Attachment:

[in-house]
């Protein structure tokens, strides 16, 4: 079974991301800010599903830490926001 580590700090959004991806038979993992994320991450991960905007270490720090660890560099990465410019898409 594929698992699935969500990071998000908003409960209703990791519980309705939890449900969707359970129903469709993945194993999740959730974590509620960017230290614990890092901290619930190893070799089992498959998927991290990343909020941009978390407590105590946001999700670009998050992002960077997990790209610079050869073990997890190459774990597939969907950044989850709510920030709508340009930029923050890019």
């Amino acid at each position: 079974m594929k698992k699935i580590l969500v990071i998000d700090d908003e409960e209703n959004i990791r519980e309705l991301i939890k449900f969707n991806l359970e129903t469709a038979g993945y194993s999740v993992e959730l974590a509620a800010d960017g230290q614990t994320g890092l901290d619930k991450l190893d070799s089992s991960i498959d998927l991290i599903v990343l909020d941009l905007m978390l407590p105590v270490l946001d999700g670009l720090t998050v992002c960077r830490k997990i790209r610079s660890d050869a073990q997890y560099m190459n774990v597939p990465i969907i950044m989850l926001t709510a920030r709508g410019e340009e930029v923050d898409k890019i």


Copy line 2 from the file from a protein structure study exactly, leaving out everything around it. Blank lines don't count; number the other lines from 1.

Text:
């Protein structure tokens, strides 16, 4: 079974991301800010599903830490926001 580590700090959004991806038979993992994320991450991960905007270490720090660890560099990465410019898409 594929698992699935969500990071998000908003409960209703990791519980309705939890449900969707359970129903469709993945194993999740959730974590509620960017230290614990890092901290619930190893070799089992498959998927991290990343909020941009978390407590105590946001999700670009998050992002960077997990790209610079050869073990997890190459774990597939969907950044989850709510920030709508340009930029923050890019």